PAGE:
GA sign at the entrance to the village warns: “Caution! Storks flying low!” That is meant as a bit of a joke with a view to the tourists who come to the village of Uehlfeld because of the many storks. But just a few meters further on, you can see that the warning is no coincidence. Everywhere on the roofs they rattle white storks. They have built five nests on the church tower alone. Again and again one of the white-black sails birds majestically from roof ridge to roof ridge – and across the main road that runs through the middle of town.
“We currently have 53 nests,” says Detlef Genz, mayor of the approximately 3,000-inhabitant community in northern Bavaria. “As far as I know, more than in any other place in Germany.” However, that cannot be said with certainty. But there are already a lot, says the stork expert Kai-Michael Thomsen from the Michael Otto Institute of the German Nature Conservation Union (Nabu) in Bergenhusen. With 25 nests, the community in Schleswig-Holstein has a larger colony itself, but has just under 730 inhabitants.
Once was that white stork almost extinct in Germany. According to Thomsen, around 10,000 pairs of storks are now breeding nationwide. In recent years, the population in western Germany has increased significantly, says Thomsen. The federal states with the most storks are Baden-Württemberg and Lower Saxony. In the east, on the other hand, the stocks are stable at best, in Mecklenburg-Western Pomerania they are even declining. And this development has consequences: “If there is great population pressure, colonies can develop in favorable locations.”
Just like in Uehlfeld. Gerhard Bärtlein, 74 years old, grew up with storks. He can still remember times when no stork showed. But for years there have been more and more – also on his property. Five pairs of storks are currently breeding on its roofs. It would probably be many more if it hadn’t stopped nest building in unsuitable places at an early stage. “Perhaps word has got around in the stork world that life is good in Uehlfeld?” he speculates.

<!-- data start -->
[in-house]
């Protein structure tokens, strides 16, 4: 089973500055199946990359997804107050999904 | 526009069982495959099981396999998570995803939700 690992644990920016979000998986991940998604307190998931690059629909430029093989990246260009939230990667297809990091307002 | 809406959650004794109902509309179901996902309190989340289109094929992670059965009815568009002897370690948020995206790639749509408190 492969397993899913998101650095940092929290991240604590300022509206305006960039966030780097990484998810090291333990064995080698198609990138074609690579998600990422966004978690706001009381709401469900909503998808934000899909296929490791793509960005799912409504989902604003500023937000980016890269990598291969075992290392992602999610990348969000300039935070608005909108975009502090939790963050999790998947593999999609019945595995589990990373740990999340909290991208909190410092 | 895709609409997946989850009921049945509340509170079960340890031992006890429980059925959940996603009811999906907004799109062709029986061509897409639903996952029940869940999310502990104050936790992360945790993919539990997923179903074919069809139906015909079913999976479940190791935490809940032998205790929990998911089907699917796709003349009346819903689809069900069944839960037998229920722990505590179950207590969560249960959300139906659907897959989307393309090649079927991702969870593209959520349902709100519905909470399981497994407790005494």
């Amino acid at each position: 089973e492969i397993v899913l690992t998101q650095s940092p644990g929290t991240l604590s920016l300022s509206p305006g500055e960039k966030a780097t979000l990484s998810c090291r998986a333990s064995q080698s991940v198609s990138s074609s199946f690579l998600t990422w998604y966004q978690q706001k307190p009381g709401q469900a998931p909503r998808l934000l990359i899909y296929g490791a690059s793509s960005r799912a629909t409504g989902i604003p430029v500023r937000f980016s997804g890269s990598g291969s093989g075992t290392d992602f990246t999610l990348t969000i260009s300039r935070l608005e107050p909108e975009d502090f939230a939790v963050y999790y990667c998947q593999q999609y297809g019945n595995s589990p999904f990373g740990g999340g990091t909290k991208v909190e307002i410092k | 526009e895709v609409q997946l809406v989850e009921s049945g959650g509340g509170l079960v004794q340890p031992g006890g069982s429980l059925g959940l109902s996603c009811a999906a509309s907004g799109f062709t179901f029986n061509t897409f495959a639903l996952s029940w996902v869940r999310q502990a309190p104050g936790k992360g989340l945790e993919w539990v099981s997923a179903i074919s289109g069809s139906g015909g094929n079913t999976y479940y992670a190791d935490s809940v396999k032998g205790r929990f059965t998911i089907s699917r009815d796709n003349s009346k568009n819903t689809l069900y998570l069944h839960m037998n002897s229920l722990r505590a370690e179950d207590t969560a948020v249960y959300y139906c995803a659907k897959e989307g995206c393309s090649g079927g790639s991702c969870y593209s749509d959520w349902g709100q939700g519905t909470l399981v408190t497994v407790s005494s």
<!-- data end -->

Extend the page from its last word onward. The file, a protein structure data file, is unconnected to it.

Scientifically, the behavior of storks difficult to study, so experts can only speculate. “It’s a really crazy thing,” says Wolfgang Fiedler from the Max Planck Institute for Animal Behavior in Radolfzell on Lake Constance. In the first few years, a breeding pair will try everything to defend its territory. “But when a certain density is reached, it’s like a lever being pulled. But what exactly happens between aggression and colony formation is not entirely clear.” Similar behavior has been observed in mute swans on the Thames in London.
According to Fiedler, the increasing colony formation of storks could also be related to the changed migration behavior. The number of storks flying to the winter quarters via the western route has increased. About two-thirds of them no longer fly to Africa at all, but spend the winter mostly in Spain, where sufficient food can be found on landfills. These storks therefore have much better chances of surviving than the east migrants, who traveled many thousands of kilometers more – sometimes as far as South Africa.
“Since the number of west migrants has increased, it’s teeming with stork villages,” says Fiedler. Especially in the south and south-west of Germany, villages with more than ten pairs of storks are no longer unusual. And that could have an impact on the return of the storks to Germany, he suspects. The west migrants, who would have to cover a shorter distance, could be on the nest as early as mid-February. “As density increases, there is greater pressure to come back sooner. Whoever sits on the nest first always has an advantage.”
The storks in Uehlfeld have boosted tourism: day trippers and hobby bird watchers are enthusiastic, but some residents are less so. Even Gerhard Bärtlein, who says he has a big heart for storks, says: “That’s enough now.” Because once the birds have decided on a location, it’s not that easy to dissuade them again. This is particularly problematic when they build nests on heated chimneys or on the top edges of solar panels, says biologist Oda Wieding from the State Association for Bird and Nature Conservation in Bavaria.
Three years ago, storks paralyzed the small brewery of the Zwanzger brewery inn in Uehlfeld because they were breeding on its chimney. Another time the chimney of the inn was blocked, says boss Susanne Zwanzger – and she had to turn off the heating in March and the guests had to freeze.
In Dinkelsbühl, about 100 kilometers away, storks even triggered a fire brigade last year: According to the city, the vent did not work in a museum because of a stork’s nest on the chimney and the carbon monoxide pollution increased. The fire brigade then removed some nests in the old town for safety reasons.
Such problems will have to be dealt with more intensively in the future, predicts Nabu expert Thomsen. In Uehlfeld, by and large, they have come to terms with the storks, says Mayor Genz. “Many many. And I think most of them always enjoy the sight of the storks.” In addition, the colony cannot keep growing, he says. “It works itself out naturally.” Thomsen also confirms this: “At some point the competition is so great that there are more fights and the storks throw each other’s eggs out of the nest, or the stress in the colony means that the breeding success is not so great.”
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